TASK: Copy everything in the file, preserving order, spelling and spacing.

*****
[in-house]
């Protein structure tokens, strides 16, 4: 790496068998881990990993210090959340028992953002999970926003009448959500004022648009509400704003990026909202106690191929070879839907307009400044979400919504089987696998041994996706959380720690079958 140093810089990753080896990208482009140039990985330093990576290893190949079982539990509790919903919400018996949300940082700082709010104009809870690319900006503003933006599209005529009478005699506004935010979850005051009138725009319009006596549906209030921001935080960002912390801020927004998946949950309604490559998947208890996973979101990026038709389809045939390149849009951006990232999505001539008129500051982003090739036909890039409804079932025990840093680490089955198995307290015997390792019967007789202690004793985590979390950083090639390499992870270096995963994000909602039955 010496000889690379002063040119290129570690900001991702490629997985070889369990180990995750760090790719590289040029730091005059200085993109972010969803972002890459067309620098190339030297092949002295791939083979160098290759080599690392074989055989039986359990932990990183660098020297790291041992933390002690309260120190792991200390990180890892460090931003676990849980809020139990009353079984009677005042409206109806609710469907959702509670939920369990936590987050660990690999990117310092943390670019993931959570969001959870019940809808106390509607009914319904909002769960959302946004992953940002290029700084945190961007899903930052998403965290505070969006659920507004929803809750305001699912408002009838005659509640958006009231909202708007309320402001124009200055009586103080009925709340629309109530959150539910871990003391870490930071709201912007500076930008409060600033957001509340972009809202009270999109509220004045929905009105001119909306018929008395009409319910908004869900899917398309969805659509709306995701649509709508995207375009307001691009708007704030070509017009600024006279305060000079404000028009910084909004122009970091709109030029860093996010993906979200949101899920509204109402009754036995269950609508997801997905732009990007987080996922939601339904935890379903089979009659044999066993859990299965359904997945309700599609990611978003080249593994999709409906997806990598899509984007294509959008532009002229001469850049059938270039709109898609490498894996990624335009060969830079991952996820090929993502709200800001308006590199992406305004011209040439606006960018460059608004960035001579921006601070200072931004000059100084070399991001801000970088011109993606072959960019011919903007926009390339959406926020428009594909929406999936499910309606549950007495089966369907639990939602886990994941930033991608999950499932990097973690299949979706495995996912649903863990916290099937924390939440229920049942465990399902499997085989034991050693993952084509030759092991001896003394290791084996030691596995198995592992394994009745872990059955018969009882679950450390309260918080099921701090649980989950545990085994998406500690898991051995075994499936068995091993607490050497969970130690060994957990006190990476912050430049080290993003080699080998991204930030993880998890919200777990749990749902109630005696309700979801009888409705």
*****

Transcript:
[in-house]
């Protein structure tokens, strides 16, 4: 790496068998881990990993210090959340028992953002999970926003009448959500004022648009509400704003990026909202106690191929070879839907307009400044979400919504089987696998041994996706959380720690079958 140093810089990753080896990208482009140039990985330093990576290893190949079982539990509790919903919400018996949300940082700082709010104009809870690319900006503003933006599209005529009478005699506004935010979850005051009138725009319009006596549906209030921001935080960002912390801020927004998946949950309604490559998947208890996973979101990026038709389809045939390149849009951006990232999505001539008129500051982003090739036909890039409804079932025990840093680490089955198995307290015997390792019967007789202690004793985590979390950083090639390499992870270096995963994000909602039955 010496000889690379002063040119290129570690900001991702490629997985070889369990180990995750760090790719590289040029730091005059200085993109972010969803972002890459067309620098190339030297092949002295791939083979160098290759080599690392074989055989039986359990932990990183660098020297790291041992933390002690309260120190792991200390990180890892460090931003676990849980809020139990009353079984009677005042409206109806609710469907959702509670939920369990936590987050660990690999990117310092943390670019993931959570969001959870019940809808106390509607009914319904909002769960959302946004992953940002290029700084945190961007899903930052998403965290505070969006659920507004929803809750305001699912408002009838005659509640958006009231909202708007309320402001124009200055009586103080009925709340629309109530959150539910871990003391870490930071709201912007500076930008409060600033957001509340972009809202009270999109509220004045929905009105001119909306018929008395009409319910908004869900899917398309969805659509709306995701649509709508995207375009307001691009708007704030070509017009600024006279305060000079404000028009910084909004122009970091709109030029860093996010993906979200949101899920509204109402009754036995269950609508997801997905732009990007987080996922939601339904935890379903089979009659044999066993859990299965359904997945309700599609990611978003080249593994999709409906997806990598899509984007294509959008532009002229001469850049059938270039709109898609490498894996990624335009060969830079991952996820090929993502709200800001308006590199992406305004011209040439606006960018460059608004960035001579921006601070200072931004000059100084070399991001801000970088011109993606072959960019011919903007926009390339959406926020428009594909929406999936499910309606549950007495089966369907639990939602886990994941930033991608999950499932990097973690299949979706495995996912649903863990916290099937924390939440229920049942465990399902499997085989034991050693993952084509030759092991001896003394290791084996030691596995198995592992394994009745872990059955018969009882679950450390309260918080099921701090649980989950545990085994998406500690898991051995075994499936068995091993607490050497969970130690060994957990006190990476912050430049080290993003080699080998991204930030993880998890919200777990749990749902109630005696309700979801009888409705």